The most recent hacking campaign by North Korean APT Kimsuky was launched in late January 2022 and is still ongoing. This time, Kimsuky hackers are armed with commodity open-source remote access tools (RATs) installed with the tailored malware Gold Dragon.
This detection has translations for the following SIEM, EDR & XDR platforms: Microsoft Sentinel, Elastic Stack, Splunk, Humio, Sumo Logic, ArcSight, QRadar, FireEye, LogPoint, Graylog, Regex Grep, RSA NetWitness, Microsoft Defender ATP, Apache Kafka ksqlDB, and Open Distro.
The rule is aligned with the latest MITRE ATT&CK® framework v.10, addressing the Persistence tactic with Boot or Logon Autostart Execution as the main technique (T1547).
This detection has translations for the following SIEM, EDR & XDR platforms: Microsoft Sentinel, Elastic Stack, Splunk, Humio, Sumo Logic, ArcSight, QRadar, FireEye, LogPoint, Graylog, Regex Grep, RSA NetWitness, Microsoft Defender ATP, Apache Kafka ksqlDB, AWS OpenSearch, Securonix, and Open Distro.
The rule is aligned with the latest MITRE ATT&CK® framework v.10, addressing the Execution and Defense Evasion tactics with Command and Scripting Interpreter (T1059), Signed Binary Proxy Execution (T1218) as the main techniques.
The full list of detections associated with the Kimsuky APT in the Threat Detection Marketplace repository of the SOC Prime’s platform is available here.
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Kimsuky, aka TA406, is a North Korean-linked APT group active since 2013. The most recent campaign that started in late January is characterized by hackers using commodity RATs in targeted attacks against South Korean organizations. Utilizing commodity RATs allows threat actors to concentrate their efforts on generating later-stage malware that requires more specific functionality based on the protection tools and procedures available on the infected machine. In the latest attacks, hackers distributed an additional file (“UnInstall_kr5829.co.in.exe”) with xRAT to delete their traces in the compromised system.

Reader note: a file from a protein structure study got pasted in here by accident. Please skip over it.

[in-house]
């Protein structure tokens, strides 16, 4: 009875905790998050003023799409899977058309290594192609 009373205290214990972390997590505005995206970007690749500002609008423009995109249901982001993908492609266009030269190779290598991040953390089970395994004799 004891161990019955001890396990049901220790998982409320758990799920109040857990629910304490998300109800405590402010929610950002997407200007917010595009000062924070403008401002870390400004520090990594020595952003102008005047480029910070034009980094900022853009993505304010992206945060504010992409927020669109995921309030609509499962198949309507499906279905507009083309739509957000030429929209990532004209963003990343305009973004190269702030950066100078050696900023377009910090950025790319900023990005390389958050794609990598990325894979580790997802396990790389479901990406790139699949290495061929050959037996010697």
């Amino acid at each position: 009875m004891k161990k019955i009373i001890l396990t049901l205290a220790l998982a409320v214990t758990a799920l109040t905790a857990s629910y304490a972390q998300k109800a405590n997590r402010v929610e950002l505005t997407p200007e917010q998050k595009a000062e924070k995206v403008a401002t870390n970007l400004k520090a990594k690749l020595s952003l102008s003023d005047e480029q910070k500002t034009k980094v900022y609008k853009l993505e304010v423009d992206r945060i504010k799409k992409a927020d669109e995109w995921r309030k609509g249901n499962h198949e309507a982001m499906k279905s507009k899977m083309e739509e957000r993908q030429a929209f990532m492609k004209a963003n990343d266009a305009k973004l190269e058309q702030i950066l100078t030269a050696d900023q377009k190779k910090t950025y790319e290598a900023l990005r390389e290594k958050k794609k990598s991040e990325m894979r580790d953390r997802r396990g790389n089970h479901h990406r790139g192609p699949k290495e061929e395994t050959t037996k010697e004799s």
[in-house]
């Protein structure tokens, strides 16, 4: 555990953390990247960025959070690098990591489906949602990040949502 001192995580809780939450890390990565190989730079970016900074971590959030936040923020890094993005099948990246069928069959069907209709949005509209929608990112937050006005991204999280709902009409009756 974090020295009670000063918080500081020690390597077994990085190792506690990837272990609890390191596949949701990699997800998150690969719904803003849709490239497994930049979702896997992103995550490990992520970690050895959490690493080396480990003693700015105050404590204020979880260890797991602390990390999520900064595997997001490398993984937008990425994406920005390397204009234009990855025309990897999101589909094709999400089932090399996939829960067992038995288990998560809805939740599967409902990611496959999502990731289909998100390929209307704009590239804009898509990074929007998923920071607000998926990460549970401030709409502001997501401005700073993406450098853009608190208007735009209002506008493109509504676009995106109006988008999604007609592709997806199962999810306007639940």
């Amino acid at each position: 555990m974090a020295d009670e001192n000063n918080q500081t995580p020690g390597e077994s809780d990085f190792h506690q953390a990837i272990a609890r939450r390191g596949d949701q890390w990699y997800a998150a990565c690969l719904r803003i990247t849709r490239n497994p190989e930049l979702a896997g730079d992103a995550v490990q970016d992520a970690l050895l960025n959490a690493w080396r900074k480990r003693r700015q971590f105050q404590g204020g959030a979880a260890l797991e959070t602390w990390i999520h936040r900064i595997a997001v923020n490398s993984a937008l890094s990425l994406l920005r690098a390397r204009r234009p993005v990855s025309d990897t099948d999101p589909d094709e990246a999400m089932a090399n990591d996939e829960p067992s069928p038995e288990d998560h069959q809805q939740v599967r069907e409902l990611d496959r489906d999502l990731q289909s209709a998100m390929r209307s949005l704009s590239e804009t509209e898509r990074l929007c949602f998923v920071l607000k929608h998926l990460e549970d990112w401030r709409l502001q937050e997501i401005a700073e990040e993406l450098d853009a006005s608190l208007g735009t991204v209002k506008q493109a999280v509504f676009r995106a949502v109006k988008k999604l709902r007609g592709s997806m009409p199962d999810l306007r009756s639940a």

According to ASEC ’s researchers, Kimsuky used a variant of their custom backdoor Gold Dragon. It is a second-stage backdoor installed through the exclusive installer (“installer_sk5621.com.co.exe”). The installer then creates a new registry entry to ensure the malware payload’s persistence (“glu32.dll”). Gold Dragon Backdoor analysis shows that hackers use it to download an xRAT tool to manually steal the data from the infected machine.
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